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During the Term One break eighteen Year 10 students travelled to the Tiwi Islands for the Jarrumwani Immersion to Indigenous lands, with 2023 commemorating the 20th anniversary of the inaugural journey to Bathurst Island and Daly River.

As organiser I often wonder how students respond to the experience, so I was pleased to hear the following reflection: “Moving through the middle years I often heard about the College’s Immersions being amazing experiences, but it was not until I actually experienced Jarrumwani, that I fully comprehended what this means. The experience moves you and changes you as a person. You get a new perspective of the world and the people in it. You learn things about yourself and the way you handle new situations and, also, about how you treat others living in the world around you.”

Overall, I believe it is the relationship we share with the Tiwi people that enables the immersion to have such a powerful impact on participants. The relationship is evident in the manner we are greeted as we arrive and as we walk around the community. It is cemented through our teaching of science to students at the local primary school, the sharing of cultural activities such as fishing, painting and the never ending sessions of song and dance.

In the hope of keeping this report brief, a summary of the Jarrumwani events is outlined below:

  • Presentation of illusion tricks, which had us labelled ‘the magic school’. The expression on the faces of Tiwi students during the illusion activities was priceless, especially when they realised that it was not magic but trickery.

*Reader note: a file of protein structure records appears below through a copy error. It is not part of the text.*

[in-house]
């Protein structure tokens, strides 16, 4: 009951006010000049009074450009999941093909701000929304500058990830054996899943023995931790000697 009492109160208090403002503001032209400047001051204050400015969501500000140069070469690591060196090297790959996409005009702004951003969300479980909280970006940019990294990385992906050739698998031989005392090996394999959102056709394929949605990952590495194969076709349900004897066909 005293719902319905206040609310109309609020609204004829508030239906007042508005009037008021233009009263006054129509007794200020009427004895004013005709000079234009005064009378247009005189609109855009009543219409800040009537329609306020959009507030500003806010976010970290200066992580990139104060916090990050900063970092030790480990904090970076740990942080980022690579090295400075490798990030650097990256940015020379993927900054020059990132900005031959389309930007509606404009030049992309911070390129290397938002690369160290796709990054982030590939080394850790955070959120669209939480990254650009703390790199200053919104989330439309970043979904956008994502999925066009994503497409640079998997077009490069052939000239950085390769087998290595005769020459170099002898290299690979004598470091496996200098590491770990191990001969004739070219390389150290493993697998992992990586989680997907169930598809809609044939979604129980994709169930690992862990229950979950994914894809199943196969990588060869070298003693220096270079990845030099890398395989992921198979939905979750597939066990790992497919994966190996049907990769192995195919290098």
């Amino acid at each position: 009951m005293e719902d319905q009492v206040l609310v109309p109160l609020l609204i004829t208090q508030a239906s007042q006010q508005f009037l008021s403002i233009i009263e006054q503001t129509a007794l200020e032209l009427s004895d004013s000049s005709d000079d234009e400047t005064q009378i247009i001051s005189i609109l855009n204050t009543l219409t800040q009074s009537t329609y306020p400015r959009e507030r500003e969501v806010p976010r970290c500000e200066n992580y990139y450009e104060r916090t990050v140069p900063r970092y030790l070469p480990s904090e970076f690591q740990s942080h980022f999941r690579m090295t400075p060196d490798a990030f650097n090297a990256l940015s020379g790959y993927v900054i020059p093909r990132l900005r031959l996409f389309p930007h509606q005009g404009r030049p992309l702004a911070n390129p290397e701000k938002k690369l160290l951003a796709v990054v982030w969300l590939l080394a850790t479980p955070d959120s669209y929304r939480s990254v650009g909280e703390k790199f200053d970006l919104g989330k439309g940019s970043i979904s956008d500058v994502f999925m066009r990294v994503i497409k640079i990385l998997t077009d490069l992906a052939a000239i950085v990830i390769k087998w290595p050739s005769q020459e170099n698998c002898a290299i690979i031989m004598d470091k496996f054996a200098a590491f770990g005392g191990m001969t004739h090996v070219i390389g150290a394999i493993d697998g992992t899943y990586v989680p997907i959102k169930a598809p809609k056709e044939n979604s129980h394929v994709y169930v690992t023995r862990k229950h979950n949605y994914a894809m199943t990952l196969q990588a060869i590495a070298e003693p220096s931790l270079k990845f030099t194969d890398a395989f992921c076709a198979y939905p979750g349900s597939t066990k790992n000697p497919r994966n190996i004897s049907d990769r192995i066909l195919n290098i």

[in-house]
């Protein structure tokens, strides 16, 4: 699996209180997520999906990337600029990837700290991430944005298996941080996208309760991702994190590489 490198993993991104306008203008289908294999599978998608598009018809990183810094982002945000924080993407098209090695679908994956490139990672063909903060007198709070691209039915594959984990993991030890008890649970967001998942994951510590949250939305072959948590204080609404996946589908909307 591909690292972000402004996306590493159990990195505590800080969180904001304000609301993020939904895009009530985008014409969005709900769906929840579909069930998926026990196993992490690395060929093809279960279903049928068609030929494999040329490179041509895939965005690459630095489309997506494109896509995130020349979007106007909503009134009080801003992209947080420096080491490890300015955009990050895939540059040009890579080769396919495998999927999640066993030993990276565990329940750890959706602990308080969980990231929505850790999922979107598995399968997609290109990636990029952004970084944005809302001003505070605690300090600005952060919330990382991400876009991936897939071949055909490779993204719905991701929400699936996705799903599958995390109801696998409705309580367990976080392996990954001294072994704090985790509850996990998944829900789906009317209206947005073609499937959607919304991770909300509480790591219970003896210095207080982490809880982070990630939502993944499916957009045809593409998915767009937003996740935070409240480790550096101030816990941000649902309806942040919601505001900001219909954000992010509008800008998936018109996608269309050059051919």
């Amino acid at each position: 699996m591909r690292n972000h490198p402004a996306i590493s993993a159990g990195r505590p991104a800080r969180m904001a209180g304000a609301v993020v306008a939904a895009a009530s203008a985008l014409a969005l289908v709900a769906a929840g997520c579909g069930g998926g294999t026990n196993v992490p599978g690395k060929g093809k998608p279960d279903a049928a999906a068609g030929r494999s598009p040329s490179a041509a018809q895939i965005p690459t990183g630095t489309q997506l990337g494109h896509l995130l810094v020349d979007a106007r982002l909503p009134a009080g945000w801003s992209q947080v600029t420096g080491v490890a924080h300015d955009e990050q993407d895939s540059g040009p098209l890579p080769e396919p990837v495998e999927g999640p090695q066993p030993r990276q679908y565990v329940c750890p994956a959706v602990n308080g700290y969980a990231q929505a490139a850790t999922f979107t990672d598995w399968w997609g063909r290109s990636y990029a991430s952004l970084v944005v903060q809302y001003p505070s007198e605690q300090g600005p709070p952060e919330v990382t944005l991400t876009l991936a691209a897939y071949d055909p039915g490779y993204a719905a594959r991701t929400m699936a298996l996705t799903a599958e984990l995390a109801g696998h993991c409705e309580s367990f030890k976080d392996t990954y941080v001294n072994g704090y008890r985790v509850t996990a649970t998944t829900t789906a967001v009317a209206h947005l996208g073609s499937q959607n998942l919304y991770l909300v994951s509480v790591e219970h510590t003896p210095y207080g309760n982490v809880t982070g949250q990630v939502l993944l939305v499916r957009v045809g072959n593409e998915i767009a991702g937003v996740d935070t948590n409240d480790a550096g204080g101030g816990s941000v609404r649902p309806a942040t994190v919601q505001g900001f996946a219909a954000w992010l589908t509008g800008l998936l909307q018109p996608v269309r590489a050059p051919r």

• Supervision of Tiwi students fishing on Aspley Strait; priceless as many of the Ignatian students had no idea how to fish.
  • Bush camp with our Tiwi family which included lots of singing and dancing. The Tiwi’s taught us traditional song and dance and we taught English songs.
  • 5.30am wash out of bush camp where everything was saturated, but Tiwi’s camping with us managed to anticipate the downpour and escape before the rain hit.
  • Elderly Tiwi men on bush camp barking instructions to the Ignatian boys: “boy, wood”, “boy fire”.
  • Camping in the primary school gym with a surprise visit from our Tiwi family for a night of song and dance
  • Dinners where we joined by up to 25 local Tiwi’s.
  • Roller coaster boat ride to and from the island where half the group were saturated.
  • Darwin visit to War Museum where our Tiwi guide double O (Mr Toome’s Tiwi brother) played tour guide, entertaining the Saint Ignatius group plus members of the public with stories of the capture of the first prisoner of war and the birth of his uncles on the day of the bombing(19 February 1942).
  • Tiwi Museum tour where we learnt about the history of the Tiwi people.
  • Tiwi Design tour and screen printing of t’shirts.
  • Watching local football and witnessing the warm and friendly welcome of the Tiwi people.

The group were sensational. As leader, it was pleasing to experience how well the group unified and approached every aspect of the journey with such enthusiasm and respect.

Activities like this are reliant on the generosity of staff I take the opportunity to thank colleagues, Ms George, Ms Kind, Mr Picca and Mr Lodge for their diligence in ensuring this journey was such an outstanding success.

Chris Toome
Journey Organiser

Upcoming Dates - Senior School
Generations in Jazz